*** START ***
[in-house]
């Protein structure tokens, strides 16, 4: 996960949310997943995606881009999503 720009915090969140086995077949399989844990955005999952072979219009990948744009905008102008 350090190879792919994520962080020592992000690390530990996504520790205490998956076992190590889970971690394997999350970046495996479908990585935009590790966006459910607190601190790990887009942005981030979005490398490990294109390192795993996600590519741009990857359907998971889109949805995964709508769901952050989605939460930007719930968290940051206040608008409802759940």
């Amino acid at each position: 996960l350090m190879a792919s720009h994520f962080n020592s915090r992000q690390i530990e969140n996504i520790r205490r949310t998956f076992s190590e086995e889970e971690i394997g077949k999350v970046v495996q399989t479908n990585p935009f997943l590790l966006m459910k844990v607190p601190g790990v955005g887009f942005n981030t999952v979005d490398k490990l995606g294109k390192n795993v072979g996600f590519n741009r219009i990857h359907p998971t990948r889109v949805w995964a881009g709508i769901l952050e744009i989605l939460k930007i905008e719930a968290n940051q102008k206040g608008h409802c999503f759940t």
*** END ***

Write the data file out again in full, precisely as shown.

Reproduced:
[in-house]
């Protein structure tokens, strides 16, 4: 996960949310997943995606881009999503 720009915090969140086995077949399989844990955005999952072979219009990948744009905008102008 350090190879792919994520962080020592992000690390530990996504520790205490998956076992190590889970971690394997999350970046495996479908990585935009590790966006459910607190601190790990887009942005981030979005490398490990294109390192795993996600590519741009990857359907998971889109949805995964709508769901952050989605939460930007719930968290940051206040608008409802759940």
């Amino acid at each position: 996960l350090m190879a792919s720009h994520f962080n020592s915090r992000q690390i530990e969140n996504i520790r205490r949310t998956f076992s190590e086995e889970e971690i394997g077949k999350v970046v495996q399989t479908n990585p935009f997943l590790l966006m459910k844990v607190p601190g790990v955005g887009f942005n981030t999952v979005d490398k490990l995606g294109k390192n795993v072979g996600f590519n741009r219009i990857h359907p998971t990948r889109v949805w995964a881009g709508i769901l952050e744009i989605l939460k930007i905008e719930a968290n940051q102008k206040g608008h409802c999503f759940t």